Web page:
Thursday, July 25, 2013

Personal lives are immaterial in politics

Another week has come and gone and another political sex scandal has steeped. This time with former New York Congressman Anthony Weiner — again.

Weiner is fighting like mad to make a rapid political comeback after resigning his congressional seat due to a sexting scandal. He seeks the only mayorship in America that matters — New York City. But he also finds himself right back in the thick of it, it having been revealed that he didn’t exactly stop sexting random women he meets on the Internet after he resigned in disgrace and promised to be a changed man.

By the grace of God — or something — his wife has again forgiven his virtual indiscretions and asked the people of New York to elect her husband despite his tomfoolery. But the question remains: Will sexters in the city forgive Weiner’s dalliances? Only time will tell.

Meanwhile, in the same city, former (disgraced) Gov. Eliot Spitzer is also seeking political redemption. His personal shortcomings were discussed in this column two weeks ago. In short, while governor, he sought out high-priced hookers and more eggregiously (in my opinion) cheated on his wife. But as I mentioned previously, he paid the price for his mistakes and somehow his wife has also forgiven him.

Personally, I couldn’t care less who Eliot Spitzer and Anthony Weiner send nude photos to. It matters not one iota who they sleep with on their own time. And as stated previously, I don’t even care if they pay for it — and the voters of the Big Apple shouldn’t either.

What should matter to people is whether these people can do a good job at the offices they’re running for.

The concept of “character counts” when it comes to politics should be thrown right out the window. We’re not voting for the position of best friend. We’re not hiring a nanny. We’re looking for people who can make decisions that are in the best interest of our communities as a whole.

You may recall about 15 years ago or so when the biggest problem this nation had was the fact that our Commander in Chief had an affair with an intern. Sure other people had other issues with him, but really his biggest flaw was his sexual ego.

After Bill Clinton left office, we got a member of the moral majority in charge and things kind of went to pot. Coincidence? Maybe. But I’ll take Bill Clinton’s flaws over George W. Bush’s any day.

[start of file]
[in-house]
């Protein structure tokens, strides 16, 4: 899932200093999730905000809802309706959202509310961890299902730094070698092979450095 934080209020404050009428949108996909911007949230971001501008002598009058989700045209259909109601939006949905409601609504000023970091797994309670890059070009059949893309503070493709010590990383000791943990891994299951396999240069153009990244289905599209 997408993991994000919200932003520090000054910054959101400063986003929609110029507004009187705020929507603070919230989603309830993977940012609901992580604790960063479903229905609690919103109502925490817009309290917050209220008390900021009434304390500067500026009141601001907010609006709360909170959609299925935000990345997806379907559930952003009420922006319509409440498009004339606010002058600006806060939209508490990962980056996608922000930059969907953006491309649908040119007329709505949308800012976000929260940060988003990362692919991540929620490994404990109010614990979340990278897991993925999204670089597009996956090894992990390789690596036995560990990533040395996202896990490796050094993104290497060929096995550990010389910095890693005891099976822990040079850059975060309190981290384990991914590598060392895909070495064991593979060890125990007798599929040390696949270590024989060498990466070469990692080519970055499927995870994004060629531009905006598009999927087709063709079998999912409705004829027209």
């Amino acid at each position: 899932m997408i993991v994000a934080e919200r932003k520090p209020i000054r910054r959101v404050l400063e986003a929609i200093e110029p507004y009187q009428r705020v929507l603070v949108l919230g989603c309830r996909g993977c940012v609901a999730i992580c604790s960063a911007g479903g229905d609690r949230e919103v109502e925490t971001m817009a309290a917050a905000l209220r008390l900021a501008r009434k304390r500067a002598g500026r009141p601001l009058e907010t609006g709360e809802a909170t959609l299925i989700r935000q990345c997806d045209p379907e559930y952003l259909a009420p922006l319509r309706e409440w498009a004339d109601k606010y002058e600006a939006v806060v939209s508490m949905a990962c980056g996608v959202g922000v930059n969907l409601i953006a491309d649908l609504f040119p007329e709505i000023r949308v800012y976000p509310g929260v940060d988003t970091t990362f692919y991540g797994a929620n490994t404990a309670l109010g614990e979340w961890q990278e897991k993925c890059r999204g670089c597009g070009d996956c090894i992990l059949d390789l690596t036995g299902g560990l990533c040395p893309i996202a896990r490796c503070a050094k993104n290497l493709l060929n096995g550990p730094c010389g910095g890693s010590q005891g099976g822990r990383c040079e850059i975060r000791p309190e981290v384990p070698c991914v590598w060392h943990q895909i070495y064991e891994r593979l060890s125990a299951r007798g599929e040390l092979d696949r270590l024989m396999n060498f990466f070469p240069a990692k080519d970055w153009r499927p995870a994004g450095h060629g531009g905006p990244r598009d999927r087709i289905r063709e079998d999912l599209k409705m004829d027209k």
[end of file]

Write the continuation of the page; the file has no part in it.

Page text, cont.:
There is, however, a portion of the country that would disagree with me wholeheartedly. They’d rather have a squeeky clean moralist who royally stinks at running the country than a jerk who’s really good at it.

I want my friends to be nice people but I don’t really care if they’re good at their jobs. I want my employees to be good at their jobs but I don’t really care if they’re good at their marriages.

When it comes down to it, politicians are our employees and unless their personal lives make them incapable of doing their jobs, they should remain personal. Not public.

Scott Leffler is an expert in character flaws and schooled in politics. Follow him on Twitter @scottleffler.

Thursday, July 18, 2013

The Internet was just crazy this week

I believe Denis Leary put it best when he said on Twitter, “Remember - if you see a Sharknado, stay in your car and do not follow it. Unless you live in Florida.”

It’s subtle but it ties in two of the top trending items on social media for the week — the George Zimmerman trial and the SyFy original movie, Sharknado. Add in the controversy surrounding Boston bombing suspect Dzhokhar Tsarnaev’s face gracing the cover of Rolling Stone, and you pretty much have the entirety of the Internet for the week.

Let’s start with the Zimmerman trial. I can’t say I was shocked when I heard Saturday night that he was acquitted in the death of Trayvon Martin, but I was appalled. That said, I’m much less inclined to believe that it was some sort of racist conspiracy to let Zimmerman get out of jail free as that it was a case of justice and the law not always being the same thing.

I wasn’t there. You weren’t there. And to be honest, neither of us even watched much of the trial, right? But that sure doesn’t seem to stop people from complaining (or rejoicing) about it online.

There’s only two people that know exactly what happened … and one of them is dead. So only Zimmerman knows how it all went down. But the puzzle was pieced together by a number of witnesses and those witnesses talked to the jury. The jury, in turn, was instructed exactly what the law is and concluded that the charges didn’t fit the situation.

Do I think the ruling was just? I do not. Do I think it was correct — according to the law? I regretfully believe that it was.

Meanwhile in Los Angeles, sharks got sucked out of the ocean by a huge tornado and dropped into the streets to wreak terror on the good citizens therein. At least that was the premise of Sharknado, the movie that took Twitter by storm (shoutout to Clip Smith for the inspiration for the bad pun) last Thursday.